Systemic steroid administration is a well-established risk for osteoporosis. Patients with COPD may also be at increased risk of osteoporosis owing to their smoking history and the decreased physical activity associated with severe COPD. Because of this baseline risk, the long-term effects of systemic steroid administration to patients with COPD warrant analysis with disease-matched controls, but to our knowledge, there are no such prospective studies. Patients with COPD are more likely to have decreased lumbar spine bone mineral density, decreased markers of new bone formation, and evidence of vertebral spine fractures,49- 51 and those patients receiving treatment with corticosteroids have lower bone mineral density, and higher fracture rates compared with age- and sex-matched controls.51,52
Compared with trials evaluating adverse effects of steroids in other disease states, the cumulative steroid exposure of patients treated for COPD exacerbations is relatively low, and the mean age of the patient population is usually significantly higher. It appears that the risk of musculoskeletal adverse events is dose dependent; a cross-sectional study found that the increased evidence of vertebral fractures in older men with COPD was related to long-term use of relatively high doses of prednisone (18 mg/d). Intermittent use of systemic steroids (average cumulative dose of 2.8 g) was not associated with a statistically significant increase in risk compared with those who had never received steroids. This finding has also been observed in another case-control study.52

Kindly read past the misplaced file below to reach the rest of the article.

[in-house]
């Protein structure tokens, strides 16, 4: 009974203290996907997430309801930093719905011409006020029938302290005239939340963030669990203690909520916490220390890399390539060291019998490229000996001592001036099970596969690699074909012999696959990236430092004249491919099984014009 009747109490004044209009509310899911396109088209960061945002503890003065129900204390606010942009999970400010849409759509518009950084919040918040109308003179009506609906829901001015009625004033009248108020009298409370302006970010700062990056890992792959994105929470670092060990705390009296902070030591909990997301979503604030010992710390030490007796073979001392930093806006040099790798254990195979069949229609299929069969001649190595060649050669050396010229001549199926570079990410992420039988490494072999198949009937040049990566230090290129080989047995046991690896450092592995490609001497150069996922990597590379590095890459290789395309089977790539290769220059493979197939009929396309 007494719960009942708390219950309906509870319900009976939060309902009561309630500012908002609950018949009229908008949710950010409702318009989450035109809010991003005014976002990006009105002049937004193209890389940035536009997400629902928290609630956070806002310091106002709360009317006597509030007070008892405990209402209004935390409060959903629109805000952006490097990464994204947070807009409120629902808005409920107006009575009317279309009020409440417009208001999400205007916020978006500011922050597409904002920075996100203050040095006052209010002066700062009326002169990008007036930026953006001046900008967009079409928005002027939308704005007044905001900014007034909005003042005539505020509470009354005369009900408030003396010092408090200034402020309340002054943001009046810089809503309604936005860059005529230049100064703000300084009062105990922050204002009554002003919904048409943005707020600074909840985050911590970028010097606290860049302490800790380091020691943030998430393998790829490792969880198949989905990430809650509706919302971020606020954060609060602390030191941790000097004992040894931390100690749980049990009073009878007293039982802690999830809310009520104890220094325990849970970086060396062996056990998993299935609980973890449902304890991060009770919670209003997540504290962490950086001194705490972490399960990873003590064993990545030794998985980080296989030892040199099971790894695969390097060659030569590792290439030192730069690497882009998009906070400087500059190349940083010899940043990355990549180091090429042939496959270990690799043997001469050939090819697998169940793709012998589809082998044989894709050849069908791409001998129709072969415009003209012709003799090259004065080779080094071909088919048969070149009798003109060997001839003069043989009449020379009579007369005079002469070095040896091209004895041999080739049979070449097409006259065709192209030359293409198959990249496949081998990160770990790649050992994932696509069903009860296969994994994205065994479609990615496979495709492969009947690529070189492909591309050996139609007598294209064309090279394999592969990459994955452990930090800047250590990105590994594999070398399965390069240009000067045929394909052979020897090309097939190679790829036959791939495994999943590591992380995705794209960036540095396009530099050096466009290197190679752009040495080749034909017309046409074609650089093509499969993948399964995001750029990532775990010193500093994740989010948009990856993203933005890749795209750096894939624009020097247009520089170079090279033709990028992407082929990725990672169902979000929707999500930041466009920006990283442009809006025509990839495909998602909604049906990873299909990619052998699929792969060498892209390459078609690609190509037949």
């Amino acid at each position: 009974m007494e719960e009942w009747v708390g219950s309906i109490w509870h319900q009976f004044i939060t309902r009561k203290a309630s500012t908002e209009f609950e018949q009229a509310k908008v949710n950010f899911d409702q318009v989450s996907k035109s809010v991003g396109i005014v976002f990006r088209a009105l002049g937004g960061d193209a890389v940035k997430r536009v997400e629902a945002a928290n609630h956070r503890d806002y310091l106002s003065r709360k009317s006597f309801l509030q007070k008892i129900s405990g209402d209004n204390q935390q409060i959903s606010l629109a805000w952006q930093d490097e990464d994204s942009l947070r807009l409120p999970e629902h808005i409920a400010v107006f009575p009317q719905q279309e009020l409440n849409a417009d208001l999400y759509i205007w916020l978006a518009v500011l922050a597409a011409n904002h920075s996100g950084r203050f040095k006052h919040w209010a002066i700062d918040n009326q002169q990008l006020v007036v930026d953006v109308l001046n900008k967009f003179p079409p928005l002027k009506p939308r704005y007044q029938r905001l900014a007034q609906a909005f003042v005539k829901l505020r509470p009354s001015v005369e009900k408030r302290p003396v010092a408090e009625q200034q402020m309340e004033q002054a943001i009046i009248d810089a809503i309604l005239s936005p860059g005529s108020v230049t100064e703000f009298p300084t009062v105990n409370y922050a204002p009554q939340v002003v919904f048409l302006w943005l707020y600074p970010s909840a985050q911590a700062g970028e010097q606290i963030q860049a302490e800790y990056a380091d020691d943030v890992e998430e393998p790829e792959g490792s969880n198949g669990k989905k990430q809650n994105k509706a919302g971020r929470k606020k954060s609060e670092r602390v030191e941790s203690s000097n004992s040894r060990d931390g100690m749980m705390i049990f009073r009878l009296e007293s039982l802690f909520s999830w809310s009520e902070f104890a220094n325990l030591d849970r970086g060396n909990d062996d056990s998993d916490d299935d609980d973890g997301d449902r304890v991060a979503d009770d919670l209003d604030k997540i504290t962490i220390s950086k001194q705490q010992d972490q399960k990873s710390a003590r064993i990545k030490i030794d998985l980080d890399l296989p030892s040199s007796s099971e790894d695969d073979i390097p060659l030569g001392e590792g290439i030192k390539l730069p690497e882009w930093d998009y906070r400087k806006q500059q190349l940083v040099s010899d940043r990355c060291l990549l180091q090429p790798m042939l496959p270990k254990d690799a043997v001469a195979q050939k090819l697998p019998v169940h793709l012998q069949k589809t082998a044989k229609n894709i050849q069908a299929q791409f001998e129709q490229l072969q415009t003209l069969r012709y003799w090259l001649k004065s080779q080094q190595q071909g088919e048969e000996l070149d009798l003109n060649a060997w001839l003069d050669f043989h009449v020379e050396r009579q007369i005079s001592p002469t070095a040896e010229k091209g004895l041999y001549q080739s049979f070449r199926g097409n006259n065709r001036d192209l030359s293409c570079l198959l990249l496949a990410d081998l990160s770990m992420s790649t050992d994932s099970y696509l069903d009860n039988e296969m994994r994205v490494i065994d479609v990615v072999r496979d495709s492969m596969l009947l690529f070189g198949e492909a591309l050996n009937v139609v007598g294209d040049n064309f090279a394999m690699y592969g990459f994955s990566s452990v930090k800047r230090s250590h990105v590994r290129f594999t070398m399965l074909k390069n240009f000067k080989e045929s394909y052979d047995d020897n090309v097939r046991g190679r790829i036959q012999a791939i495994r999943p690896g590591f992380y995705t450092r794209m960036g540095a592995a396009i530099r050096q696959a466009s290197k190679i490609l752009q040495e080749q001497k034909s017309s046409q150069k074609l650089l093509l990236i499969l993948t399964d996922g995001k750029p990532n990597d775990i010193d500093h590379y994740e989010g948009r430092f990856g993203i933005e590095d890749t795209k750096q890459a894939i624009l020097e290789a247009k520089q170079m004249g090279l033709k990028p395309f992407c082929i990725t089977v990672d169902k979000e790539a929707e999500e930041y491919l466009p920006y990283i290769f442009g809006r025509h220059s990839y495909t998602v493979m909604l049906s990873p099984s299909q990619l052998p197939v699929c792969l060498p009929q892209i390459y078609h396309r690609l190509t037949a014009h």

Although it is not appropriate to directly extrapolate data from other disease states, there is good-quality evidence suggesting that bone mineral density is adversely affected by long courses of systemic steroids. Prospective evaluation of patients with active rheumatoid arthritis demonstrated decreased trabecular bone mineral density in patients who were treated with low-dose prednisone (≤10 mg/d) for 20 weeks.53 However, the clinical implication of decreases in trabecular bone was not measured. A meta-analysis of trials studying systemic corticosteroid administration in the treatment of various medical disorders found that osteoporosis was diagnosed more frequently in those patients who received corticosteroids.54
Pietrogrande and Mastromarino55 first made the association between nontraumatic osteonecrosis and corticosteroid therapy in 1957. Avascular necrosis of the femoral head is accepted as an adverse effect of long-term steroid therapy and has also been reported after shorter courses of steroids.11,56,57 Avascular necrosis was not observed in any of the reviewed trials. One meta-analysis of patients with renal transplants found that (1) the greatest risk factor for avascular necrosis was the total daily dose of steroid and (2) bolus doses of steroid carry little risk of osteonecrosis.58
Glucose intolerance is a common adverse effect of systemic steroid administration. Several retrospective studies that included populations of patients with COPD have documented an increased rate of glucose intolerance and diabetes in patients receiving long-term treatment with systemic corticosteroids.12,54 Three of the trials reviewed herein prospectively looked for adverse effects of steroids. All found that the development of hyperglycemia or glycosuria was more common in patients who received systemic corticosteroids and was the only adverse effect that could be clearly attributed to steroid administration.40,41,43